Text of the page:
- According to experts, most mass nesting sites of olive ridley turtles in the world are located near river mouths, where salinity is low.
Probable Factors leading to mass nesting here:
- Sandbar emerged at the mouth of Rushikulya river near Purunabandha this year, prevented fresh water from the river from entering the sea directly.
- So the fresh water started flowing northward. This must’ve decreased the salinity of sea water near the coast towards north of the river mouth.
Low Salinity Importance:
- Low salinity benefits more small fish and insects, which are food for the turtles near the coast during mating and mass nesting seasons.
- The corrosive effect of salinity on eggshells cannot be ignored either.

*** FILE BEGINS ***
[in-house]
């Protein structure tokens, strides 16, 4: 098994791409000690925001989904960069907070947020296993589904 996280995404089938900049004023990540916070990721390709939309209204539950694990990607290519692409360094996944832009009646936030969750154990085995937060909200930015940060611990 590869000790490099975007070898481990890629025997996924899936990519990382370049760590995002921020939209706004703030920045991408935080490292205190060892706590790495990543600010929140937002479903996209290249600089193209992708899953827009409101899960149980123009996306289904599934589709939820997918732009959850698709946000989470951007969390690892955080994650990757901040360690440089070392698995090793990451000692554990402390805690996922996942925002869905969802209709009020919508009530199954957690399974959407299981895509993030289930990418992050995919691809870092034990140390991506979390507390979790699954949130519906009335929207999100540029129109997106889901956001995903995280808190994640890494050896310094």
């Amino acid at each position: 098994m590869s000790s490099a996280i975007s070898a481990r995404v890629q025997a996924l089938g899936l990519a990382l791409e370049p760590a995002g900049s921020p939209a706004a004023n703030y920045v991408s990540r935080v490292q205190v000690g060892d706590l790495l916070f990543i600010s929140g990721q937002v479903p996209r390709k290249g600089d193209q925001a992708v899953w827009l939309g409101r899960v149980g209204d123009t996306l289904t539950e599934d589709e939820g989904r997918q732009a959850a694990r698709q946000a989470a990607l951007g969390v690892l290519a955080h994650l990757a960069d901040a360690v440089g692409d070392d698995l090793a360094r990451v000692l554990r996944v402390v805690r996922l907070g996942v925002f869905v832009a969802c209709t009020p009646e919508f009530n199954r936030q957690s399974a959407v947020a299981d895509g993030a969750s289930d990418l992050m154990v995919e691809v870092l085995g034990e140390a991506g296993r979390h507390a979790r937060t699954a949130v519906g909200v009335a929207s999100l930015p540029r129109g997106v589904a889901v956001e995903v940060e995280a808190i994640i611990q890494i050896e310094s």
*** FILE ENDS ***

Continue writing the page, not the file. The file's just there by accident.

- Olive ridley turtles bury their eggs on the beach. These eggs incubate with the help of sand heat for 45 to 50 days.
- High sand salinity may damage eggshells, while low salinity will minimise the corrosive effect.
Olive ridley gets its name from its olive colored carapace, which is heart-shaped and rounded.
The olive ridley sea turtle has been listed on Schedule – I of the Indian Wildlife (Protection) Act, 1972 (amended 1991).
All the species of sea turtles in the coastal water of Orissa are listed as “vulnerable” in the IUCN Red Data Book.
The sea turtles are protected under the ‘Migratory Species Convention’ and CITES (Convention of International Trade on Wildlife Flora and Fauna).
India is a signatory nation to all these conventions.
The turtles, which are protected under the Wildlife (Protection) Act.
It’s possible the olive ridleys took the salinity factor into account while nesting at Rushikulya rookery coast this year, but what remains unanswered is how they sensed it.